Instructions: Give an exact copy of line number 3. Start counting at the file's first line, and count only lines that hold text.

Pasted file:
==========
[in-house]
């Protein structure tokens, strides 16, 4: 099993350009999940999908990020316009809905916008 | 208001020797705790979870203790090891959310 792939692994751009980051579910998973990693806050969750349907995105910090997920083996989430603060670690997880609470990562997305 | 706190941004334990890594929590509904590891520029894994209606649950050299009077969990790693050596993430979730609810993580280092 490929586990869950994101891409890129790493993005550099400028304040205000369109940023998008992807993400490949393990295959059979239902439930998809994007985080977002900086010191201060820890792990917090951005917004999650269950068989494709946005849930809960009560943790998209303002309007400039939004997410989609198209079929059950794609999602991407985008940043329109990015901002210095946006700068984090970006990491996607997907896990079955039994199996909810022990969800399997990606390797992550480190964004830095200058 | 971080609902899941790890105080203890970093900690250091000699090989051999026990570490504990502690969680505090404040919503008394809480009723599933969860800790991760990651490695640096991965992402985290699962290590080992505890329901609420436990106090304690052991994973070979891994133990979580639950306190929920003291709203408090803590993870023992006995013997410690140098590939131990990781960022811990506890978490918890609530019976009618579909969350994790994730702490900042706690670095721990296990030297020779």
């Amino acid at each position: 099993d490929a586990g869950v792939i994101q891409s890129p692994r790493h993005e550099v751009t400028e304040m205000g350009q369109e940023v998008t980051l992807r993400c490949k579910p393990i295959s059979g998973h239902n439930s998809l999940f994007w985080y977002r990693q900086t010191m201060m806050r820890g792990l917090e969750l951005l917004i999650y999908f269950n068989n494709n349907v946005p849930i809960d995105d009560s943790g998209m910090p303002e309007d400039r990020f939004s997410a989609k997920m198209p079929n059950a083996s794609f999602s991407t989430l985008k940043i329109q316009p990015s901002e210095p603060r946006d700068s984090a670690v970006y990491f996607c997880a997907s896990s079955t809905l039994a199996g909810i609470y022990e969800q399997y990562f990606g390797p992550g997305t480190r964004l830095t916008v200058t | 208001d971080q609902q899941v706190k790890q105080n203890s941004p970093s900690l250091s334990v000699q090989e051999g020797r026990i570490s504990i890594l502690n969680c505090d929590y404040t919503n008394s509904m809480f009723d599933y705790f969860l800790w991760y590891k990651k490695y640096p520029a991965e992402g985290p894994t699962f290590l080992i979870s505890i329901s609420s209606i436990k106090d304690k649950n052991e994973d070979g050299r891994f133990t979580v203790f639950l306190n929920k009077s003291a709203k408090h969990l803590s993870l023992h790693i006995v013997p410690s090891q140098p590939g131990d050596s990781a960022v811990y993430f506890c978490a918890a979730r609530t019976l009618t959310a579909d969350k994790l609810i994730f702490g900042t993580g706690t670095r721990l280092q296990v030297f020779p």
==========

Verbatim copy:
């Amino acid at each position: 099993d490929a586990g869950v792939i994101q891409s890129p692994r790493h993005e550099v751009t400028e304040m205000g350009q369109e940023v998008t980051l992807r993400c490949k579910p393990i295959s059979g998973h239902n439930s998809l999940f994007w985080y977002r990693q900086t010191m201060m806050r820890g792990l917090e969750l951005l917004i999650y999908f269950n068989n494709n349907v946005p849930i809960d995105d009560s943790g998209m910090p303002e309007d400039r990020f939004s997410a989609k997920m198209p079929n059950a083996s794609f999602s991407t989430l985008k940043i329109q316009p990015s901002e210095p603060r946006d700068s984090a670690v970006y990491f996607c997880a997907s896990s079955t809905l039994a199996g909810i609470y022990e969800q399997y990562f990606g390797p992550g997305t480190r964004l830095t916008v200058t | 208001d971080q609902q899941v706190k790890q105080n203890s941004p970093s900690l250091s334990v000699q090989e051999g020797r026990i570490s504990i890594l502690n969680c505090d929590y404040t919503n008394s509904m809480f009723d599933y705790f969860l800790w991760y590891k990651k490695y640096p520029a991965e992402g985290p894994t699962f290590l080992i979870s505890i329901s609420s209606i436990k106090d304690k649950n052991e994973d070979g050299r891994f133990t979580v203790f639950l306190n929920k009077s003291a709203k408090h969990l803590s993870l023992h790693i006995v013997p410690s090891q140098p590939g131990d050596s990781a960022v811990y993430f506890c978490a918890a979730r609530t019976l009618t959310a579909d969350k994790l609810i994730f702490g900042t993580g706690t670095r721990l280092q296990v030297f020779p």